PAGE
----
Corruption and Crime Commissioner’s ‘blood boils’ over police handling of referrals

WA’s corruption watchdog chief has said his “blood boils” over police failure to pursue criminal charges against public officers, instead opting to deal with the matter in-house.

Giving evidence to a Parliament committee on Wednesday, Commissioner John McKechnie also called for government departments to take more responsibility for addressing internal corruption, to allow the Commission to address more “serious” issues.

“What I would like to see across agencies is a greater recognition of the risk of corruption within their agencies and treating it as a risk like any other risk, like a health and safety risk,” Mr McKechnie said.

Mr McKechnie said “time after time” the CCC would refer a matter to the police who would tell the officer they were going to conduct a criminal investigation.

But he said the public servant would exercise their right not to speak and so police would use discretion not to prosecute and instead pursue the matter “managerially,” which means the officer was now obliged to answer questions as an employee.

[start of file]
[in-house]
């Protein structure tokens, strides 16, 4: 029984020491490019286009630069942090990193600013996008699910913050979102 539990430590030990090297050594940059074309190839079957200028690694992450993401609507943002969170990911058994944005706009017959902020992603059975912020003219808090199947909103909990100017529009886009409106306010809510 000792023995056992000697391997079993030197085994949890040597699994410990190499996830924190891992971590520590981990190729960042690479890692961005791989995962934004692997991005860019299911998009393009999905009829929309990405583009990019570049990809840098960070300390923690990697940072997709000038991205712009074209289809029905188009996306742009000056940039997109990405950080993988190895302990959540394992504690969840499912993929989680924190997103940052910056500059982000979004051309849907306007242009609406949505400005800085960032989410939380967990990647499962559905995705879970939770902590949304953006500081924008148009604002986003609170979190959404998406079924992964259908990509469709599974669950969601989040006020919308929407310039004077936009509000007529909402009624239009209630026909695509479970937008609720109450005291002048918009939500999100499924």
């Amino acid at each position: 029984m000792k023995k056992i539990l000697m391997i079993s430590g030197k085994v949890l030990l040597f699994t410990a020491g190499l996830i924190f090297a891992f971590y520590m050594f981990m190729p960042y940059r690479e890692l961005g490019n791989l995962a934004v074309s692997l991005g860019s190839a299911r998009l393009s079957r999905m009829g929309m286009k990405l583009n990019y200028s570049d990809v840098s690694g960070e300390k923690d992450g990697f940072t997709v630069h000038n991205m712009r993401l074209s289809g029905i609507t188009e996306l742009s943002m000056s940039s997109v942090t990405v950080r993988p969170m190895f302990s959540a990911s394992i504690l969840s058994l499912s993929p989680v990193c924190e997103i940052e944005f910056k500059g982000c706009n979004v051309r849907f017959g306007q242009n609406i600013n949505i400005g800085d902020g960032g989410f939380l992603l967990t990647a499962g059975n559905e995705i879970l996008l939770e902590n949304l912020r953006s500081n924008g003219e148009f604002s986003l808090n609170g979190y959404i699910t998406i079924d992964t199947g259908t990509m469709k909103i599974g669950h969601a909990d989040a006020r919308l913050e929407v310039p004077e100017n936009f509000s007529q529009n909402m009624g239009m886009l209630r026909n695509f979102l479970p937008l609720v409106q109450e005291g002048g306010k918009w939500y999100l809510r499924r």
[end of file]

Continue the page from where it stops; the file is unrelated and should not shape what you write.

“It’s mainly police that use a discretion and it’s a discretion not to prosecute. It makes my blood boil at times but there’s not much I can do about it,” he said.

Mr McKechnie said the officer would face no further criminal consequences, but may face managerial action.

The commissioner also called for WA to adopt a Re-Employment Register, similar to what exists in South Australia, that would allow agencies to check if former public sector employees were eligible to return to the public sector.

Mr McKechnie said it was an “enormous struggle” to find out if someone had been a public officer.

“Sometimes a person resigns after being notified of disciplinary proceedings and the Department says ‘well, that saves us trouble’. Six months later they pop up in another department,” he said.

A register would require a public agency to conclude an investigation even after a person had resigned, Mr McKechnie told the committee.

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